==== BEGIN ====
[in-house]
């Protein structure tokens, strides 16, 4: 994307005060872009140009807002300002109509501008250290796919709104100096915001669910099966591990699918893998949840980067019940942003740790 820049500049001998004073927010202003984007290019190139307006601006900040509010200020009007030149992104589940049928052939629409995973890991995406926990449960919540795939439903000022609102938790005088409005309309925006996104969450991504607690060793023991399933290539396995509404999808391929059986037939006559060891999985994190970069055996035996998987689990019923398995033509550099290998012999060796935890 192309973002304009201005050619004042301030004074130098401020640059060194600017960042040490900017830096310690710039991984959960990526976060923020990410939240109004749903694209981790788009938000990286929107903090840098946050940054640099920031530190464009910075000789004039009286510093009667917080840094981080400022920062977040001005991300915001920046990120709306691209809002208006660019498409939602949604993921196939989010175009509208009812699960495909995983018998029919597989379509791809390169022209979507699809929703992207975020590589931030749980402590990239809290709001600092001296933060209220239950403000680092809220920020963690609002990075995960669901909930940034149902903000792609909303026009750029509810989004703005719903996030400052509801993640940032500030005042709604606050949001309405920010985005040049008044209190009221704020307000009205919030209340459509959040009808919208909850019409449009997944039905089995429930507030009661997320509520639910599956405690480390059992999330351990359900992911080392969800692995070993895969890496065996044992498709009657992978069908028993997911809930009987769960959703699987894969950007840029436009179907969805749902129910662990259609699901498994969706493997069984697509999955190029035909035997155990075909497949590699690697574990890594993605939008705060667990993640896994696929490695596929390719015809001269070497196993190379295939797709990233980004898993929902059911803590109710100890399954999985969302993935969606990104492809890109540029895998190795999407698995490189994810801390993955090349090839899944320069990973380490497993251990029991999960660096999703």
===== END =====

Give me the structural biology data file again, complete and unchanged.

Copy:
[in-house]
């Protein structure tokens, strides 16, 4: 994307005060872009140009807002300002109509501008250290796919709104100096915001669910099966591990699918893998949840980067019940942003740790 820049500049001998004073927010202003984007290019190139307006601006900040509010200020009007030149992104589940049928052939629409995973890991995406926990449960919540795939439903000022609102938790005088409005309309925006996104969450991504607690060793023991399933290539396995509404999808391929059986037939006559060891999985994190970069055996035996998987689990019923398995033509550099290998012999060796935890 192309973002304009201005050619004042301030004074130098401020640059060194600017960042040490900017830096310690710039991984959960990526976060923020990410939240109004749903694209981790788009938000990286929107903090840098946050940054640099920031530190464009910075000789004039009286510093009667917080840094981080400022920062977040001005991300915001920046990120709306691209809002208006660019498409939602949604993921196939989010175009509208009812699960495909995983018998029919597989379509791809390169022209979507699809929703992207975020590589931030749980402590990239809290709001600092001296933060209220239950403000680092809220920020963690609002990075995960669901909930940034149902903000792609909303026009750029509810989004703005719903996030400052509801993640940032500030005042709604606050949001309405920010985005040049008044209190009221704020307000009205919030209340459509959040009808919208909850019409449009997944039905089995429930507030009661997320509520639910599956405690480390059992999330351990359900992911080392969800692995070993895969890496065996044992498709009657992978069908028993997911809930009987769960959703699987894969950007840029436009179907969805749902129910662990259609699901498994969706493997069984697509999955190029035909035997155990075909497949590699690697574990890594993605939008705060667990993640896994696929490695596929390719015809001269070497196993190379295939797709990233980004898993929902059911803590109710100890399954999985969302993935969606990104492809890109540029895998190795999407698995490189994810801390993955090349090839899944320069990973380490497993251990029991999960660096999703």